The headscarf: Conservative, rebellious, culture-defining

The headscarf has been chosen for political, religious and practical purposes for centuries. It can be either conservative or rebellious. Beyond its utilitarian origins as a source of protection from the elements, the headscarf remains at the center of contentious debate about women’s rights, identity, power and class.

Recently, conversations about the headscarf have centered on its use in Islam and the prejudice Muslim women have faced.

In 2013, Nazma Khan founded World Hijab Day — a day for all women to experience wearing a headscarf. Celebrated on February 1, the initiative began in response to the bullying Khan, originally from Bangladesh, experienced growing up in the Bronx, New York.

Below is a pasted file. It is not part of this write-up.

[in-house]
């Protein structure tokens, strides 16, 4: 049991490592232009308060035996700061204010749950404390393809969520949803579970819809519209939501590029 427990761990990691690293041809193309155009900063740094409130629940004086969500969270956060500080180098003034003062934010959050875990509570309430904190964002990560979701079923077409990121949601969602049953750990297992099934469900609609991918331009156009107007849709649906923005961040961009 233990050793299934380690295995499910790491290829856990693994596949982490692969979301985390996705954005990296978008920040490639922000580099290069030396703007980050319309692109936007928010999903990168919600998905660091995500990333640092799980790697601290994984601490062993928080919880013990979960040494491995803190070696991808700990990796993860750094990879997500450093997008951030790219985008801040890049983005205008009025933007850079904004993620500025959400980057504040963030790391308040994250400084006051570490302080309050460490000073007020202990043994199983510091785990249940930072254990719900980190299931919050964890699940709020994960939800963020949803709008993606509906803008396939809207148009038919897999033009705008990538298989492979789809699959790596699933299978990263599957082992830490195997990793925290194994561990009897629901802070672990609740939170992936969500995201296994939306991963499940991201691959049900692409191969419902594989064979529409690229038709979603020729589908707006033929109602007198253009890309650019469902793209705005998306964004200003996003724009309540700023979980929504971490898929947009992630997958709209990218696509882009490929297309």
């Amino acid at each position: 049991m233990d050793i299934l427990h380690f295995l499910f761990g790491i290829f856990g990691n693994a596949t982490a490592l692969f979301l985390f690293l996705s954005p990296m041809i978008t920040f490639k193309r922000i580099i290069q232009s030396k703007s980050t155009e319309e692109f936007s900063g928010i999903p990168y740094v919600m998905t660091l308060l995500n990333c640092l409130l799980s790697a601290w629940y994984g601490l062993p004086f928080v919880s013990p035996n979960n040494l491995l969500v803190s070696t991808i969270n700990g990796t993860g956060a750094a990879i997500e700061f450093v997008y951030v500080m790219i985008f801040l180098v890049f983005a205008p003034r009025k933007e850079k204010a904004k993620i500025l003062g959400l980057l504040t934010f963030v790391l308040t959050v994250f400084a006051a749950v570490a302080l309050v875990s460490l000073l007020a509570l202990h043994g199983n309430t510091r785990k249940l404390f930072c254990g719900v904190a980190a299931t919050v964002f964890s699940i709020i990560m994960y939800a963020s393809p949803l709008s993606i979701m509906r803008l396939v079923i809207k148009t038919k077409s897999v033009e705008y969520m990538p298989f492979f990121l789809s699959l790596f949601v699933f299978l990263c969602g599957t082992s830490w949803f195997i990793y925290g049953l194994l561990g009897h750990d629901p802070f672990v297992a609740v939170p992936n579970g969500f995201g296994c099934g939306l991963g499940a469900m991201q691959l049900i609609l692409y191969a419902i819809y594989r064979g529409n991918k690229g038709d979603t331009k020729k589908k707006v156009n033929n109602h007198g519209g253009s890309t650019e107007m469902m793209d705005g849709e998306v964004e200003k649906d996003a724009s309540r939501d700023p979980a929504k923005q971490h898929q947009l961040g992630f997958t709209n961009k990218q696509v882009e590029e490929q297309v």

She shared, “In middle school, I was ‘Batman’ or ‘ninja.’ When I entered university after 9/11, I was called Osama bin laden or terrorist. It was awful. I figured the only way to end discrimination is if we ask our fellow sisters to experience hijab themselves.”


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